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Shelton Mason County Journal
Shelton, Washington
Mason County Journal
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October 23, 2014     Shelton Mason County Journal
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October 23, 2014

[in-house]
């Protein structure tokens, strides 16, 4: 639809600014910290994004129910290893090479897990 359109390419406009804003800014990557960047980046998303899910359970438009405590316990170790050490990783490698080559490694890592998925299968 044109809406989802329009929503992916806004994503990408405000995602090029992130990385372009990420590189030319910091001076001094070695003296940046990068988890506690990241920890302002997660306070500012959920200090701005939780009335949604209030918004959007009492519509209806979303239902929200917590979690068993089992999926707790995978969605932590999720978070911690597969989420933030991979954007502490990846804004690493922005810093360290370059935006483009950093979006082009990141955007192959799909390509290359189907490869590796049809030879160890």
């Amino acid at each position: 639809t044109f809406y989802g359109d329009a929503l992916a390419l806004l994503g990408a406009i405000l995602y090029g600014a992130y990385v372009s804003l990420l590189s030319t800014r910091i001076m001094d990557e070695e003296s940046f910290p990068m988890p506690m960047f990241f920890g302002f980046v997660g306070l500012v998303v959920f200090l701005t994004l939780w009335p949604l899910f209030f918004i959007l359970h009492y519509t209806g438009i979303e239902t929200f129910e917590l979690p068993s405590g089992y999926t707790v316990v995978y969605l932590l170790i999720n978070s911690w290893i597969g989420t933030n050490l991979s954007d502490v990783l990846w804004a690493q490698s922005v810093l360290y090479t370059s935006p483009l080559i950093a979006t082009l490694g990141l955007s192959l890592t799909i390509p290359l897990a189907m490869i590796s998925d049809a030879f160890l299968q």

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Thursday, Oct. 23, 2014 -Mason County Journal- Page A-21 Policy: Board took commen00E:s on policy in September continued from page A-1 Jarvis told the Journal in a phone in- terview on Monday. "As a public agen- cy, you try to stay up with require- ments so we don't find ourselves in jeopardy of having an old policy." Chapter 28A.642.010 of the Revised Code of Washington (RCW) prohibits discrimination in public schools based on sexual orientation, including gen- der expression or identity. "This isn't new," said Shelton High School Principal Wanda Berndtson. "We're not on the cutting edge with our policy." The Washington Interscholastic Athletic Association developed policies for transgender athletes in 2007, she said. The Journal reached out to all five members of the School Board for ad- ditional comment. Tarzwell and Car- nahan responded. Carnahan told the Journal in an email Tuesday that he was most con- cerned with the idea that students of different biological sexes could be using the same bathroom and locker facilities. The policy requires that a trans- gender student be allowed to use an alternate restroom, or the restroom or locker facilities of the gender they identify with. "I am dismayed by the manner in which the Board conducted a vote and very limited discussion on the District's Transgender Student Policy," Carna- han wrote. "I was indeed outraged at the meeting, as I believe many parents and community members would be if they had been privy to the information I had." Carnahan said he felt the vote was rushed and told the Journal he was asked to refrain from offering his opin- ions on the policy. The School Board previously dis- cussed the policy and took public com- ments at its Sept. 23 meeting. "Honestly, most of the students I've worked with are not comfortable going into either bathroom," CHOICE Al- ternative School Principal Stacey An- derson told the Journal. "They're not going to try to make the point of a big bathroom display." If a problem results from the rest- room policy, it would become a disci- plinary issue, Anderson said. Tarzwell told the Journal in an email Tuesday she voted no because she was unsure whether the district's policy would allow all stu- dents to request the use of an alternate Jarvis restroom. After re- searching the issue, she said her concern has been ad- dressed. "I now have a reasonable expecta- tion that all students transgender or not have equal rights to an al- ternative restroom," she wrote in an email. Shelton School District administra- tors spoke out in favor of the policy at the Oct. 14 meeting. "It is really important we have a policy in place so we can protect these students," Anderson said. "These are truly students who identify as a gen- der different than what they were born with." Anderson said students identifying as transgender or gender nonconform- ing are in every age group in the district. She said more students at CHOICE have openly identified themselves as transgender in recent years. Berndtson said a few students at SHS identify themselves as transgender. Anderson told the Journal this week that students who identify them- selves as transgender are more likely to be homeless, use drugs or attempt suicide. "There were some good opinions expressed on both sides (at the Oct. 14 meeting) ... but there's also just a general lack of understanding in the community," she said. "I think that in talking to other buildings, Shelton has other students for sure ... who have been experimenting with their gender." The Shelton School District previ- ously had nondiscrimination policies, but they did not specifically refer to transgender or gender nonconforming students. Carnahan also said at the Oct. 14 meeting that "literally thousands" of people in the district were offended by the proposed policies. As School Board members talked over one another, member Gene Cra- AN OCCU HOME IMPROVEMENT LOAN HELPS YOU STAY ON TOP OF REPAIRS AND HOME IMPROVEMENTS. Borrow up to $15,000 for up to 120 months Skip a Payment twice a year, every year** Exclusively for Home Improvements 7.25% APR* No Equity Required No Fees *Fixed annual percentage rate and is effective as of August 1,2014. Loans are subject to approval. This is a limited time offer and may end at any time. **Conditions apply. OCCU Our Community Credit Union 800-426-5657 ourcu.com Shelton I Union I McCleary ] Etma [ Montesano t Vashon =, "There were some good opinions expressed on both sides (at the Oct. 14 meeting) ,,. but there's also just a general lack of understanding in the community," Stacey Anderson, principal of CHOICE AIternative School ter grabbed the gavel and tried to re- store order. "This is a law. I have personal opin- ions and so do you. This is a law," Cra- ter said to Carnahan. "The law says we must do this. There is no discus- sion." The state Legislature passed RCW 28A.642 in 2010. The Legislature di- rected OSPI to develop rules and guidelines to eliminate discrimination in public school employment, counsel- ing and guidance services for students, recreational and athletic activities, courses, and textbooks and instruc- tional materials, according to OSPI's guidelines. The law is also outlined in Chapter 392-190 of the Washington Adminis- trative Code (WAC). "It's not a question of morality. It's a question of legality," School Board member Cheryl Williams said just be- fore the board voted to pass the policy. The policy will standardize the way transgender students are treated through- out the school district, Jarvis said. "It directs the superintendent to de- velop procedures so we have a common policy," he said. Having a common policy helps ad- ministrators treat students fairly, Berndtson said. "That really helps us as adminis- trators follow the state law," she said. "Our No. 1 goal for these young people, as with all, is student safety." The newly adopted policy requires the school district to maintain records that accurately reflect a student's gen- der identity. It also requires that school employ- ees address transgender students by the personal pronoun of their choice and requires gender-neutral dress codes. The policy prohibits employees from disclosing a student's status as transgender or gender nonconforming. Anderson said students at Shelton schools seem to be accepting of their peers. "We haven't had any trouble with other students," she said. "Today's students are far ahead of us on this." The new policy also requires the dis- trict to provide training to administra- tors and other employees "regarding their responsibilities under Chapter 392-190 WAC prohibiting discrimina- tion against transgender and gender nonconforming students, and to raise awareness of and eliminate bias based on sex, sexual orientation and gender expression or identity." The policy also outlines how stu- dents can file discrimination and ha- rassment complaints. All such com- plaints are to be given "immediate attention" by the district's civil rights compliance coordinator. The policy states, "Complaints al- leging discrimination or harassment based on a person's actual or perceived gender identity O r expression are to be taken seriously and handled in the same manner as other discrimination and/or harassment complaints." A Conversation with: Joan Villa, an avid outdoor woman will be presenting Alaska: Wilderness, Glaciers and Bears  Oh my, Oh my! An illustrated talk on a month-long tour with her husband Alaska's National Parks Adventures on the Dalton Highway How to avoid flat tires on the Alcan St. Edward Social Hall Sun. Oct. 26 @ 1PM No charge, community invited. I LUBRICANTS COMPANY EATING OIL COMPARE OUR LOW PRICES! We carry kerosene. Located at Sanderson () "  Industrial Park 427-8084